Currently reading: Autocar calls for speed camera sense
1 min read
20 October 2003

British motorists are desensitised to speeding convictions because of the massive growth in the number of speed cameras, an Autocar survey can reveal.

The study, carried out by in conjunction with the RAC Foundation, revealed that one in six drivers now has points on their licence, compared to five years ago when the figure was one in 10.

The findings proved that being caught speeding no longer has a stigma attached – 52% of motorists polled said they were not embarrassed to have points on their licence. Only 16% said they were 'very embarrassed'.

The highest proportion of people with speeding convictions are from the West Country and Wales (25%), while motorists in Scotland are the least likely (6%). The survey also revealed that 18% of drivers know someone in their immediate family who has points for speeding.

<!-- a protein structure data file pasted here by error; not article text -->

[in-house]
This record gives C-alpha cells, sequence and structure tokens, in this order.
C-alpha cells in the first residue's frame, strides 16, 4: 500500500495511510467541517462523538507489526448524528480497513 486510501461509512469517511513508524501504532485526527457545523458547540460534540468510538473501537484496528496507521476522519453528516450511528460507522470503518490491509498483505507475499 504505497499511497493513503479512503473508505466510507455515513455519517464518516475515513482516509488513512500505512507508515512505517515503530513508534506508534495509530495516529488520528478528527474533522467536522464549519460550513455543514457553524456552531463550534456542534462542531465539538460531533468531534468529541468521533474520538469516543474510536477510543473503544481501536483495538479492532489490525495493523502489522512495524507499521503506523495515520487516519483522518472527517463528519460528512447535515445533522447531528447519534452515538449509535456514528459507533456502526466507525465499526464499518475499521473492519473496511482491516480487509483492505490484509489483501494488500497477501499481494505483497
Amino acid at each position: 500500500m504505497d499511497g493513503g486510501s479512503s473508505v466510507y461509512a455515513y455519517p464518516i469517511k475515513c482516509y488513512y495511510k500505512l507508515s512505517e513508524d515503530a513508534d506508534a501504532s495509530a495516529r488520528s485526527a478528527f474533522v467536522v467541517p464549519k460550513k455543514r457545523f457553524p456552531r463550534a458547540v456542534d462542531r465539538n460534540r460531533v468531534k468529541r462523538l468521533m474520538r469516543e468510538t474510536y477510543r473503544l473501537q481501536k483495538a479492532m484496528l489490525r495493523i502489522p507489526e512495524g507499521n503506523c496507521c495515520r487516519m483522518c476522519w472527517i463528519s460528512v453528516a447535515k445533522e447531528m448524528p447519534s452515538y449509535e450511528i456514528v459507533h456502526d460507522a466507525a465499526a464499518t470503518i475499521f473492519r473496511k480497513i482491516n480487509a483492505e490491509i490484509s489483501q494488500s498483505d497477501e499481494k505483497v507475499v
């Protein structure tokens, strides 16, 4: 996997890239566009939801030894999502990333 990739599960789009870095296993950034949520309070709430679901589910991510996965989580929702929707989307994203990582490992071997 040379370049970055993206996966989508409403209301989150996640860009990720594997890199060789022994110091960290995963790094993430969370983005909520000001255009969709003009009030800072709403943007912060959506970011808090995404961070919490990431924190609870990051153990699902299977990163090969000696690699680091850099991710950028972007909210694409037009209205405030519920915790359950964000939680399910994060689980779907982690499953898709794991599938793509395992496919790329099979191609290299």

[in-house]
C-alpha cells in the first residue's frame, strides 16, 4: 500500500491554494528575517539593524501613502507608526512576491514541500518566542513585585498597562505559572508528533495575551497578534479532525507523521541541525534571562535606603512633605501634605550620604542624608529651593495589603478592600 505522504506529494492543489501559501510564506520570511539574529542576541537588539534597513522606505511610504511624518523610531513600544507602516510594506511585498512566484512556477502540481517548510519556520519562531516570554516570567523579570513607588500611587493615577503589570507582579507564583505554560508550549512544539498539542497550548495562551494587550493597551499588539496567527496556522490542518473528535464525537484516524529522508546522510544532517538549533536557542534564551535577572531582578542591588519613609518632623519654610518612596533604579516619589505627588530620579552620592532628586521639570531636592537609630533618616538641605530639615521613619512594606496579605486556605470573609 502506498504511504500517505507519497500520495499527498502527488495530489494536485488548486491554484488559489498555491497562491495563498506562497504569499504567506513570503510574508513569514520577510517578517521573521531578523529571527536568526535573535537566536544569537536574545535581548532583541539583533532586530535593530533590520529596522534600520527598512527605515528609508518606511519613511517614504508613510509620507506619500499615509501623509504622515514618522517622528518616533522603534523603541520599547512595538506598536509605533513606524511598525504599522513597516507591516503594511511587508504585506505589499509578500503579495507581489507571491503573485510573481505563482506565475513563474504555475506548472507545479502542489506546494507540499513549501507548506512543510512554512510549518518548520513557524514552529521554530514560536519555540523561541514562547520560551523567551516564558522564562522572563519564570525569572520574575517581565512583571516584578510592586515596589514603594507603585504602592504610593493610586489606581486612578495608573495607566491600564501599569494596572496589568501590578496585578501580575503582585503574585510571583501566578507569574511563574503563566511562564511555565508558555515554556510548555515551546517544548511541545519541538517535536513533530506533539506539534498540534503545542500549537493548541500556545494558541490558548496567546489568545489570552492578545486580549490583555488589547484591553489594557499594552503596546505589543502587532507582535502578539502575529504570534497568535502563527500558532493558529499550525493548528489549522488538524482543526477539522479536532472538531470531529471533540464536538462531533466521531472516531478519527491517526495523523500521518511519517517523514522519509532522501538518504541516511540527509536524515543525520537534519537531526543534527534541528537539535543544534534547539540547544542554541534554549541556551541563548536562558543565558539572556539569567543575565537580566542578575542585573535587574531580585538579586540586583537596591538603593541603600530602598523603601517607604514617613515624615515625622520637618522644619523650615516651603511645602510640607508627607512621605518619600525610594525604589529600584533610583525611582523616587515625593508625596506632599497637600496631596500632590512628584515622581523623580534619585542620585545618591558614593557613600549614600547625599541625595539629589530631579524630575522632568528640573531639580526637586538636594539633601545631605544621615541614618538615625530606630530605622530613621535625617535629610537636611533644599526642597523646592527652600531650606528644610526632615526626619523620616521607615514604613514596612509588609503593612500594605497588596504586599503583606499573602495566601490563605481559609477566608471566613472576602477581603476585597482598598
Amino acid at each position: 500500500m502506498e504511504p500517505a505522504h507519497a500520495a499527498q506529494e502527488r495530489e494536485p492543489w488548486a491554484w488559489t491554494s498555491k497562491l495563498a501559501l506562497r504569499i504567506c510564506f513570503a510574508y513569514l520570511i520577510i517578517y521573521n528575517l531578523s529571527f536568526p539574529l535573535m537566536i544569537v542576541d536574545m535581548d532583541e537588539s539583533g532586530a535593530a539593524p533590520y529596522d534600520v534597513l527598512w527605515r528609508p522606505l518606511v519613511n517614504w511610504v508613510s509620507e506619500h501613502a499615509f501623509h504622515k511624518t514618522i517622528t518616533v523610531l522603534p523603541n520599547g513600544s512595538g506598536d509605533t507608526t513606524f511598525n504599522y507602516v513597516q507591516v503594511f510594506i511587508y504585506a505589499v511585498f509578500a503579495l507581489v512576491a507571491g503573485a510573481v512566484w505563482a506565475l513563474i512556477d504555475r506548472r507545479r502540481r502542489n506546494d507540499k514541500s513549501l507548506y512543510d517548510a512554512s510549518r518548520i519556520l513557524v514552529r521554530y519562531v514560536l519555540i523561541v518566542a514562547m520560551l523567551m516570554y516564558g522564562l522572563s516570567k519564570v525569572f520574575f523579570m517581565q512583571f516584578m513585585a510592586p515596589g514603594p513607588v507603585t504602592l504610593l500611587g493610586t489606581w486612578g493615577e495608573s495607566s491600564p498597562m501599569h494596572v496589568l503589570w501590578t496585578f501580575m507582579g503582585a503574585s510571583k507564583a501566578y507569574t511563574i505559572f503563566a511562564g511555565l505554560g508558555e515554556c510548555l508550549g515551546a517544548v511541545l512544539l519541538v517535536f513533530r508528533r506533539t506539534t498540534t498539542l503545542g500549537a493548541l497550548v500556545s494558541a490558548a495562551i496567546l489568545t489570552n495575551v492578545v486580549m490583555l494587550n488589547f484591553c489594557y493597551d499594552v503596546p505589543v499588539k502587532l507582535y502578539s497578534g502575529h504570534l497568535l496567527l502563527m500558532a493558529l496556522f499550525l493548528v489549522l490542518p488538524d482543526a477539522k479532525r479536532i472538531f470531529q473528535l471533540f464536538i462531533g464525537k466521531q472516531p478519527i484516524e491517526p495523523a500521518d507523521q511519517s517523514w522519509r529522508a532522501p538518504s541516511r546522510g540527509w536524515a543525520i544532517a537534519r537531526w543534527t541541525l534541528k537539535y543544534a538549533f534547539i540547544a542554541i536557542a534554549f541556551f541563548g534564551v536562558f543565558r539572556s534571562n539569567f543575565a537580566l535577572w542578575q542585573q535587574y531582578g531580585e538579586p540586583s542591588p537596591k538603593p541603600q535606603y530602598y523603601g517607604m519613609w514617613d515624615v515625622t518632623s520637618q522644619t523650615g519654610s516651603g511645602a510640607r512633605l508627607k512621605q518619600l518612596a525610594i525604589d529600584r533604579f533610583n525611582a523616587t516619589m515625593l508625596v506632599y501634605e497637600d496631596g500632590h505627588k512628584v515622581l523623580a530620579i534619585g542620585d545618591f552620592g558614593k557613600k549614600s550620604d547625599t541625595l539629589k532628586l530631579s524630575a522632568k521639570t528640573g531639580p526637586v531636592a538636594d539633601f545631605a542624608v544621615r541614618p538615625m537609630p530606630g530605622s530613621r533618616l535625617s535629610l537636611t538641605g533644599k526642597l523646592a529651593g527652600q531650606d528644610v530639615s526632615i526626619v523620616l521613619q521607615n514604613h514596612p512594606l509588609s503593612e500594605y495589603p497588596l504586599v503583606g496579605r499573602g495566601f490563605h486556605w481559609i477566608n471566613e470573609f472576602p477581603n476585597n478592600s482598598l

There are now 1000 more speed cameras on Britain's roads than there were a year ago, with the total at around 4500. As a result, the number of convictions looks set to break the two million barrier soon. (click here for graph)

However, Autocar and the RAC Foundation today launched the 'Talking sense on speed' campaign, calling for driver education instead of points and fines.

Edmund King, executive director of the RAC Foundation, said: 'Rather than sending out millions of fixed penalty notices, we would like to see motorists given the opportunity to retrain. Surely the objective of cameras should be to educate people to become safer drivers, rather than to fine them.'


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